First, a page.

A good way of staying in control of your money is by setting bid limits. This is one of the benefits of online auctions. Before the auction begins, you can enter the maximum amount you are willing to pay and let the automatic bidding tool bid for you. These bids will be placed incrementally to ensure that you remain the highest bidder until (of course) your maximum bid is reached. 

4. Pay attention 

If you’re new to them, auctions can seem chaotic. For one, they’re fast-paced and, for two, there is a lot of information being shared and multiple processes going on at any one time. This is why it's really important to stay vigilant and focused. Being at home and taking part in an online auction gives bidders a huge advantage, as they are able to access a screen with all of the important information on it.

Clive Emson’s auction page shows bidders the following:

  • A handy countdown timer to show you how long is left until the bidding for a certain Lot ends
    • The current bid price (that constantly changes as the bidding process develops)
    • An indication of whether the reserve price has been met
  • Alerts when you get outbid
You can use these alerts and dashboard notifications as strategic tools to help you get in the best position possible when the auction is ongoing.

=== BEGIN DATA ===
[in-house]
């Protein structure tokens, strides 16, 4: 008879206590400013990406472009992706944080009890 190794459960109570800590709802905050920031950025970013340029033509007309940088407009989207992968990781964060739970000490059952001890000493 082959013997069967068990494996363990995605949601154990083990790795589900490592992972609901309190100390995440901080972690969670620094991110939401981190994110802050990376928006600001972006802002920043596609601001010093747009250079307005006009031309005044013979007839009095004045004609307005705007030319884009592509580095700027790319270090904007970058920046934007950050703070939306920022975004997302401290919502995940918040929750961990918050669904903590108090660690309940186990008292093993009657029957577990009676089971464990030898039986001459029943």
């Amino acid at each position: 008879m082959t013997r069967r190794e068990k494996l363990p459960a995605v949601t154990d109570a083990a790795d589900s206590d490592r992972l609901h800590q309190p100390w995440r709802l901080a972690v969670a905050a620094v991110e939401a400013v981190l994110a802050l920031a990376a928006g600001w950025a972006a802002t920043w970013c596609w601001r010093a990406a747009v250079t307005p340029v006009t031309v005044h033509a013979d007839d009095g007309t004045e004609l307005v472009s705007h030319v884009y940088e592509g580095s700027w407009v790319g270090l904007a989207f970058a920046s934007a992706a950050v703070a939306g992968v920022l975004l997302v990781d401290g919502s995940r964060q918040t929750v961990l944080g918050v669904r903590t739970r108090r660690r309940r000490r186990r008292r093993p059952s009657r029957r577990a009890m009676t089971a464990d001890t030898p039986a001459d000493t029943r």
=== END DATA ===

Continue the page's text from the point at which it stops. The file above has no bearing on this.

A person celebrates online auction success

5. Don’t be disheartened 

It is easy to get disheartened during the bidding process. The luck of the draw might not always go your way. However, the opportunity to purchase land and property doesn’t end when the auction ends. If a lot isn’t sold, there is usually the opportunity to make an offer afterwards. 

If there’s a property you are particularly interested in, be sure to register your interest with the auctioneer first and then stick around after the auction ends to discuss potential outcomes.

6. Bid properly

Please note: this point is particularly important when attending physical auction houses. When the time comes for you to bid, make sure you aren’t discreet about it. Use something like a paddle (some auction houses provide these) or a piece of paper to signal when you want to place a bid. The less confusion, the better.

If you aren’t able to bid for on the day, don't worry. Proxy bidding is very acceptable. But there are certain procedures you need to follow first in order for proxy bids to be valid. The name of the person bidding for you will need to be registered before the auction takes place (in the same process as an individual bid registration is carried out). Alongside the valid forms of ID required, a letter of authority from you will be needed, authorising them to bid on your behalf.

Speak to Clive Emson today

If you have any other questions about the auction process, get in touch with our team of experts today. In the meantime, you can view our current auction here and browse through any unsold Lots that might take your fancy here

About the Author

Sam Kinloch

Sam Kinloch

Director & Senior Auction Appraiser

Sam’s career in the dizzy world of property auctions began when he hung up his chainsaw and headed in from the forest. Joining the team in 2003 Sam now sits on the Board of Directors and has been instrumental in the adoption of online auction services.
Out of the office you can find him flying around the velodrome or sipping coffee at a local café.

01273 504232

07968 780714